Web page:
Acceptance is key to compliance management

Did you know that vessel owners are required to manage rain runoff? Or that vessel crews are required to screen shore-side bosses if they come aboard or that push-boats are required to have a bell of a certain size in case they anchor or run aground in the fog?

This is only the tip of the regulatory iceberg. Some regulations seem so ridiculous that vessel owners often think they can’t be true or that they will ever be enforced, or that someone will come to their senses and make the reg go away. A common strategy vessel owners often use is to contact some friendly competitors to see how they are handling a questionable regulation. They may end up convincing each other to adopt a “wait-and-see” approach. After all, the Coast Guard always gives 30 days to correct a deficiency, right? Some companies call the Coast Guard to ask about a particular issue. If the Coastie who answers the phone isn’t familiar with the issue or regulation, the company may say that the Coast Guard doesn’t even know about it and use that as an excuse to do little or nothing to comply. This is not good.

Acceptance is the second component to maritime compliance management. This is where the company management “buy-in” discussion has its roots. If a company ignores a regulation, or does something halfway to make it appear it is trying, it will not be perceived by employees as having bought in to the program.

Vessel captains are charged with ensuring compliance with the majority of vessel regulations. If a captain knows or perceives that his or her company is not taking a regulation or program seriously, why would they? A basic principle of leadership is that to be a good leader, you must first be a good follower. That doesn’t mean just doing what your boss says. It applies to following all rules and regulations.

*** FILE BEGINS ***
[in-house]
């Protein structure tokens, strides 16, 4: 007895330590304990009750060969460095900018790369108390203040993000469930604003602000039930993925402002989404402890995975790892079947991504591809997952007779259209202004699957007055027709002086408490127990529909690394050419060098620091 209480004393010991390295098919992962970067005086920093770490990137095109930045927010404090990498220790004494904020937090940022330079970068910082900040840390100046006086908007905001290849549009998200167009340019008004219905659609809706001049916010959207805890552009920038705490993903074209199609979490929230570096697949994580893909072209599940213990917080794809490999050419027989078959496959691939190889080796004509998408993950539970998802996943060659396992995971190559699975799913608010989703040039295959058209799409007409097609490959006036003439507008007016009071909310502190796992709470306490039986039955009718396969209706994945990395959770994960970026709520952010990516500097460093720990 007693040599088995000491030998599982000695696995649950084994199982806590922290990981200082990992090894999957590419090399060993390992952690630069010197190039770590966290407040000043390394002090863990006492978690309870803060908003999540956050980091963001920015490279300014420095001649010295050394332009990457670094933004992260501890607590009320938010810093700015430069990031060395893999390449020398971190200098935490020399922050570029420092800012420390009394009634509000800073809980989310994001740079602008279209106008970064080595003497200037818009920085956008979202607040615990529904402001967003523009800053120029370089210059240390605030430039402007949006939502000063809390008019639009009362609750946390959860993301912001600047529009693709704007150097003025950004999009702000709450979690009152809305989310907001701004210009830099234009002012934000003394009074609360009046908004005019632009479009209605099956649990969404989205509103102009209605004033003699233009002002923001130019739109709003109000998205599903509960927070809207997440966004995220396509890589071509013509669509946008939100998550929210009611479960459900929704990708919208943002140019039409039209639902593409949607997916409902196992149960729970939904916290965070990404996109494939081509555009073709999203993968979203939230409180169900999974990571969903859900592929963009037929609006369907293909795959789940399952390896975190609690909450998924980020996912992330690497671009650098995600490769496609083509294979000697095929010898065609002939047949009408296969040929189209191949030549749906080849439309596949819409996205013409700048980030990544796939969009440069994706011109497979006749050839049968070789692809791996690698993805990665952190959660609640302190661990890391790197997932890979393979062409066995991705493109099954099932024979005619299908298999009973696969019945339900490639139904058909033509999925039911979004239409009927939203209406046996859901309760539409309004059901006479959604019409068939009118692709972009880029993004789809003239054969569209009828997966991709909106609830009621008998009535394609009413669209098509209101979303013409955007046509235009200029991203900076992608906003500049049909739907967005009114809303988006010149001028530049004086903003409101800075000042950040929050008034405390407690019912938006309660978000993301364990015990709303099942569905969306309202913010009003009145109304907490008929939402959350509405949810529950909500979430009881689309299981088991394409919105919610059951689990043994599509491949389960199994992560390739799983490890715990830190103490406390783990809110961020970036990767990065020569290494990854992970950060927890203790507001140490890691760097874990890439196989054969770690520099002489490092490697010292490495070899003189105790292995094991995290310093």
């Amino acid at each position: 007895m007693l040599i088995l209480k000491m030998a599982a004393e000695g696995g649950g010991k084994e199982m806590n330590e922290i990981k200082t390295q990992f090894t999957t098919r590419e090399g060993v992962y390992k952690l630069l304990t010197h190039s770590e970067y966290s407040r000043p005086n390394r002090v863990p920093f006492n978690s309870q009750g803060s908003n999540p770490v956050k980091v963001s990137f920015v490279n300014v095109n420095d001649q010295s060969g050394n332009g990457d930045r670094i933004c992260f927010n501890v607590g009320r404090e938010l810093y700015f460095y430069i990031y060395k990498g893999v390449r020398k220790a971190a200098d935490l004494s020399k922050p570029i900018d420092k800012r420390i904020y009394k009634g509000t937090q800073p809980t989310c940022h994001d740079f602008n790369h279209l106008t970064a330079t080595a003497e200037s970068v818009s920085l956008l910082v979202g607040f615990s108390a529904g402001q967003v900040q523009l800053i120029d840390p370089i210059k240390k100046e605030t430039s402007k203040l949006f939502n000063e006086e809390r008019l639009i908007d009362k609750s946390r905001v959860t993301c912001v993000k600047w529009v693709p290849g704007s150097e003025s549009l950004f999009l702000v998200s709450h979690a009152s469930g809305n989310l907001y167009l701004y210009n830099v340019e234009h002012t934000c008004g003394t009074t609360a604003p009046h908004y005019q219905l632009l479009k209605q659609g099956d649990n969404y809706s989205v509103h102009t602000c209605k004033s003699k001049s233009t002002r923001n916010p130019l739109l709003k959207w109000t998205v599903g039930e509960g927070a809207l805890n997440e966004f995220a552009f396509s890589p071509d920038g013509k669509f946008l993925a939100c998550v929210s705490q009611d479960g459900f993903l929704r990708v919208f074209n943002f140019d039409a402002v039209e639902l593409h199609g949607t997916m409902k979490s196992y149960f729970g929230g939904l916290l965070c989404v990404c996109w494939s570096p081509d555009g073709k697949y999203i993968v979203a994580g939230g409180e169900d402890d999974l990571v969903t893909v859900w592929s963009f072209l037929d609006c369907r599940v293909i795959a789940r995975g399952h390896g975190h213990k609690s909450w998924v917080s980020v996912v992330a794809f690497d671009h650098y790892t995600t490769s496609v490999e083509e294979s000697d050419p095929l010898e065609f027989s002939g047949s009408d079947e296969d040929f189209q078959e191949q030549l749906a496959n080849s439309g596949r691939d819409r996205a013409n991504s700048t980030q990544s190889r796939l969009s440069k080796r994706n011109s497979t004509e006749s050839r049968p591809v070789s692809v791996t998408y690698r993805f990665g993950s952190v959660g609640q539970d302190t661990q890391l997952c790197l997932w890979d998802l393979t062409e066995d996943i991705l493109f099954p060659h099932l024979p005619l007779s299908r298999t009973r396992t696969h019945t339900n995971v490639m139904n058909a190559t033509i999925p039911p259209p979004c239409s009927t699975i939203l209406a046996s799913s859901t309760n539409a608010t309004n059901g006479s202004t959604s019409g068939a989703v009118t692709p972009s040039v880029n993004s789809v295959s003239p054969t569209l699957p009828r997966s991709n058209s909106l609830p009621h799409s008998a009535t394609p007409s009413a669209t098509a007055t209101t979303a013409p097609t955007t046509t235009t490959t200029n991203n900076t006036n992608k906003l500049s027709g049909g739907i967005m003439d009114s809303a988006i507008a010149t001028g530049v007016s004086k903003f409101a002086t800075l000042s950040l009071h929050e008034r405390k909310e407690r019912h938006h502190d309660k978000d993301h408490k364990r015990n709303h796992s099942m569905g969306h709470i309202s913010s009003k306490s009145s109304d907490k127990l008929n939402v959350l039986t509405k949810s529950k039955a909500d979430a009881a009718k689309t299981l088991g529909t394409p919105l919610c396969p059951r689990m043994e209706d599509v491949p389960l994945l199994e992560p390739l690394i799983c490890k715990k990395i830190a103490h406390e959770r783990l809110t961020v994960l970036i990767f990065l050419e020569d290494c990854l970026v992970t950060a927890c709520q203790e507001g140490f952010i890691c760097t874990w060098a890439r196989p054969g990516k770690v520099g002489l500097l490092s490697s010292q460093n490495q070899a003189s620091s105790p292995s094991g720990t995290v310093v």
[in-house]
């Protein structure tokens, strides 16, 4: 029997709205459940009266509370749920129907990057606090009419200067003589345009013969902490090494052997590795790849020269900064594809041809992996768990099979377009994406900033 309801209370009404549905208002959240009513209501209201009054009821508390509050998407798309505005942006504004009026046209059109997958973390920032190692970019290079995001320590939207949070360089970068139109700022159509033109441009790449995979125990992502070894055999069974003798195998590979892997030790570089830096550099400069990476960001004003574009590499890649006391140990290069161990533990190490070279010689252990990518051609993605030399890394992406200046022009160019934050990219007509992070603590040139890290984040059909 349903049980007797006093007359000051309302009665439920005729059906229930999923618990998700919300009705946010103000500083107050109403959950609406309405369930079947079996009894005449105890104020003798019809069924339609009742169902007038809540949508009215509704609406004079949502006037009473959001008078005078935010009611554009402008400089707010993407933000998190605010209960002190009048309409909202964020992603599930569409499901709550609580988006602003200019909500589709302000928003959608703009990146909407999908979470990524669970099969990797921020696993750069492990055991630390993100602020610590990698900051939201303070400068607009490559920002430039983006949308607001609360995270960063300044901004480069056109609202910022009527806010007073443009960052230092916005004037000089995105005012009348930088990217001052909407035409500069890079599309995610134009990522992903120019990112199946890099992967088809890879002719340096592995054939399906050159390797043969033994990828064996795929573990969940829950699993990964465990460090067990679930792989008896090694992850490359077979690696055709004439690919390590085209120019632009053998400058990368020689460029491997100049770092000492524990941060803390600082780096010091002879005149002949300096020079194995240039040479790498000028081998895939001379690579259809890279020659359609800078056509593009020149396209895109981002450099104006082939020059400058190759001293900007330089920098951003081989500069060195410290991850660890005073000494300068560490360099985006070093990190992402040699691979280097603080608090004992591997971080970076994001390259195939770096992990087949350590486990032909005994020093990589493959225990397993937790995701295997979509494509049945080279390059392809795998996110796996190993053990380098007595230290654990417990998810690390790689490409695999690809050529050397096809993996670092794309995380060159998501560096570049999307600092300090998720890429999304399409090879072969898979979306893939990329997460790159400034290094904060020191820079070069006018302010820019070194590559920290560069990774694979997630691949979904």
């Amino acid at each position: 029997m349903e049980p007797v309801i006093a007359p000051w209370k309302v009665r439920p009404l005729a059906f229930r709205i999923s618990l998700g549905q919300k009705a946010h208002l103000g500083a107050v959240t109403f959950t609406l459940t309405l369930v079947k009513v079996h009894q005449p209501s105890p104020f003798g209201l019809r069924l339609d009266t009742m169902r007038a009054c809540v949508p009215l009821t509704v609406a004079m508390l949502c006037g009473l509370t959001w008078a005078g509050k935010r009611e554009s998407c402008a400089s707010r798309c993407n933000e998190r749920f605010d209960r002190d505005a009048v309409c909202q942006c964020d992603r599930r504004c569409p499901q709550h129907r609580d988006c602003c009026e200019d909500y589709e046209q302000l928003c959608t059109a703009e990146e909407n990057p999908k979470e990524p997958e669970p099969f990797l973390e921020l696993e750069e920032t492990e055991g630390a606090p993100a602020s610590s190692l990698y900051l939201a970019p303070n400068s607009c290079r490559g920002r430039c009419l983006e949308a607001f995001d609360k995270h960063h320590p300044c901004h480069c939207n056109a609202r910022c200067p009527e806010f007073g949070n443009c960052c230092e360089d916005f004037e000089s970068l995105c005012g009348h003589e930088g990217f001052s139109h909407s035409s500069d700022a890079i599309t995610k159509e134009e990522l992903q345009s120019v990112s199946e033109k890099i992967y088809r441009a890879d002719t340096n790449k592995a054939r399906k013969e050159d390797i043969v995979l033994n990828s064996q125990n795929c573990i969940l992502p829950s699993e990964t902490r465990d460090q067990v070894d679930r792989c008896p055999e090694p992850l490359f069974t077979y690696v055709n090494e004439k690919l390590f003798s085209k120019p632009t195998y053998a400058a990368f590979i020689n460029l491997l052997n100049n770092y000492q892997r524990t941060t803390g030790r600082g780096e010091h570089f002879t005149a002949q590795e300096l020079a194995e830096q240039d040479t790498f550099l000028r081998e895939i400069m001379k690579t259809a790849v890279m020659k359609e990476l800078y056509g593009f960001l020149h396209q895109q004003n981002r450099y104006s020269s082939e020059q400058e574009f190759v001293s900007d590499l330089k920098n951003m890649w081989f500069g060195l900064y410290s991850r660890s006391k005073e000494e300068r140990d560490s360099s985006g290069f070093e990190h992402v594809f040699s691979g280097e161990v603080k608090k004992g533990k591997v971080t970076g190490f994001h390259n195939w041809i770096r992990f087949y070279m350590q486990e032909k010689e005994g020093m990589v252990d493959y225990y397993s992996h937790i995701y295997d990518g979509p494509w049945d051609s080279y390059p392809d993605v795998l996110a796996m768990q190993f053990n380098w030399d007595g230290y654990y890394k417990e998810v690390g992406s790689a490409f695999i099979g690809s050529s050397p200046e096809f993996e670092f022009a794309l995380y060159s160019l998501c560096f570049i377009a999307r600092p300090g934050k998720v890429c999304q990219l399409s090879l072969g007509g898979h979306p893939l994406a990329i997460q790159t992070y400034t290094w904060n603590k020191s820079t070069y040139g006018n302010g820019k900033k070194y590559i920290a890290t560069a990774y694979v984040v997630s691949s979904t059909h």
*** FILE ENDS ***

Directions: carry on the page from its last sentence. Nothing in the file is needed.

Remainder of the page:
If your company is having trouble getting its captains to be proactive on compliance issues, examine your company’s attitude toward the regulations. Why would crews put forth an effort if they know the company thinks it’s all a bunch of crap? Unless a company accepts a regulation it will be plagued with problems in the long term.

For more information, visit Maritime Compliance International.



About the author

Kevin Gilheany

Kevin Gilheany is a marine consultant and owner of Maritime Compliance International in New Orleans. He works with companies to help increase profitability through improved compliance and management systems. Gilheany is a retired U.S. Coast Guard marine inspector, certified marine surveyor and auditor, and crew endurance management expert. He has also provided contract training to the U.S. Coast Guard, was an adjunct instructor of maritime security at Tulane University’s Homeland Security Studies Program, and has contributed to marine industry publications. He can be reached at or

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